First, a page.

Monday, April 02, 2007

Oooo. Inbreeding. Sccaarrryy....

I'm having a discussion with someone on a list which shall not be named (not a Min Pin or Doberman list). A nice person, and I even considered getting a puppy from her at some point. But she sure has a myopic view about breeding.

This person has bought into the religion of "inbreeding is evil." According to these people, inbreeding should be avoided at all costs, all dog breeding should be based on inbreeding coefficients, and only by outcrossing can we avoid breed extinction through inbreeding depression. This theory, popularized in part by the late John Armstrong, blames all of the woes of the purebred dog world on those oh-so-shortsighted breeders who dared to breed close relatives, thus bringing bad recessives to the front and "ruining" breeds.

I've read the information, and in fact have been a member of the canine genetics email list for years, including several years before John Armstrong died, when there was debate between several big-name people, including author Don McCaig (IMO he's a far better author than geneticist). In those days the list was high traffic and the debate hot. After Dr. Armstrong's death the list went pretty much dead and though it still exists, it has very few messages.

In spite of it all, I have never been convinced that inbreeding is bad. Certainly inbreeding has risks. And by inbreeding I mean what most breeders call linebreeding (which geneticists call inbreeding). I think these days very few people do brother/sister sire/daughter dam/son breedings.

The question is, is inbreeding the ruination of a breed? No. How can it be when we have evidence of very inbred breeds who do well, like Portuguese Water Dogs?

Does inbreeding cause inbreeding depression and eventual breed extinction? No...otherwise how do you explain Greyhounds and Salukis, in existance for thousands of years, relatively unchanged, and relatively hardy and healthy? For that matter the Min Pin, a very old breed, is pretty darn healthy and hardy.

Does inbreeding make a breed more susceptible to genetic disease? According to George Padgett (foremost authority on genetic disease in dogs), the breed with the most known genetic diseases is the Cocker Spaniel, with 52 different genetic diseases. But this is drawfed by the mixed breed, with the potential for over 120 different genetic diseases.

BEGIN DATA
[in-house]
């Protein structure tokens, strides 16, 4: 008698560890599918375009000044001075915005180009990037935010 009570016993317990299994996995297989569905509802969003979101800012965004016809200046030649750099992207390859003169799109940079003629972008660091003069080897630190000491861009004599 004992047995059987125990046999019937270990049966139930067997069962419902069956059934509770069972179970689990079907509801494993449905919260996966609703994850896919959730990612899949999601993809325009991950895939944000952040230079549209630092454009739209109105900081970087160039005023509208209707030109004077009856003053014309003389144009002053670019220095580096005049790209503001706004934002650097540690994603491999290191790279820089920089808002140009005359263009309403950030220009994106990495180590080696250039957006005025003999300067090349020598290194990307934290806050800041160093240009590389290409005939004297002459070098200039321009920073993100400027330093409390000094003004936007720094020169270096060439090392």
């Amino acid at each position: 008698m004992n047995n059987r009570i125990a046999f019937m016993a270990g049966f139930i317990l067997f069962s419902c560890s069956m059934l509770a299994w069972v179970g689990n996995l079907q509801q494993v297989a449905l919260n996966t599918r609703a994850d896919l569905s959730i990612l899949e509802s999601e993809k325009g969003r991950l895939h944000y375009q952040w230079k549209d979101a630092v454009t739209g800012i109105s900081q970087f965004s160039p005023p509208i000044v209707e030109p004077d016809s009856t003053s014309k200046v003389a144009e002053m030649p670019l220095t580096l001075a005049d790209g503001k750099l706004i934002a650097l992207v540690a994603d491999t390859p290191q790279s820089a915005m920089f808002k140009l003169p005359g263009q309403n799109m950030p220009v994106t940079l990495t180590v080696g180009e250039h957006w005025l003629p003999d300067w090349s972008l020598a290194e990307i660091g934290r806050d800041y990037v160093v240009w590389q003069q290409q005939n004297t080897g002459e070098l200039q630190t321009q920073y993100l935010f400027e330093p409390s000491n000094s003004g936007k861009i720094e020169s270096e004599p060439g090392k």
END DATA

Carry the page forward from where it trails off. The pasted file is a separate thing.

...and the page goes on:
Is homozygosity bad? It can be. But it isn't always. Homozygosity can increase the chance for expression of some genetic diseases, but insulates from infiltration of others. If you have a homozygous population that has an extremely low incidence of hip dysplasia, don't you want to keep it that way?

Is outcrossing a solution? IMO no. Outcrossing to what? Dogs are an artificial construct. They've been bred selectively by humans for thousands (some say 100s of thousands) of years. They are a homozygous population. Which is why they are so extremely useful in researching human diseases. It's far easier to find a dog model than a human model because dogs are so darn homozygous. Cross breeding between breeds only provides hybrid vigor protection to the first (F1) generation, and then only for diseases both parent breeds don't share. So breeding a Yorkie to a Min Pin wouldn't do a thing to prevent Legg-Calve-Perthes. And within a certain breed there really, honestly is no such thing as an "outcross" unless you have a pariah or feral population somewhere that has been isolated from the main population for some time.

Such is the case in Basenjis, where the parent club has been able to go to Africa and find some native dogs and thus battle Fanconi Syndrome. Unfortunately there are no feral populations of Min Pins or Dobermans or German Shepherds.

What ruins breeds are bad breeders. Any breeder who breeds for only one thing--such as a perfect head, or hard grip on a sleeve, great herding ability, or even just genetic health or the least amount of inbreeding in the bloodline is not serving the breed well. Good breeders know you have to look at multiple factors and juggle. It's not easy being a good breeder. You have tons of factors to weigh when making breeding decisions. Being too narrow focused on any one issue will end up doing a disservice to the breed.

As for inbreeding--like it or not, we're all doing it, every time we breed. The question is, how do you make it work for you and not against you?

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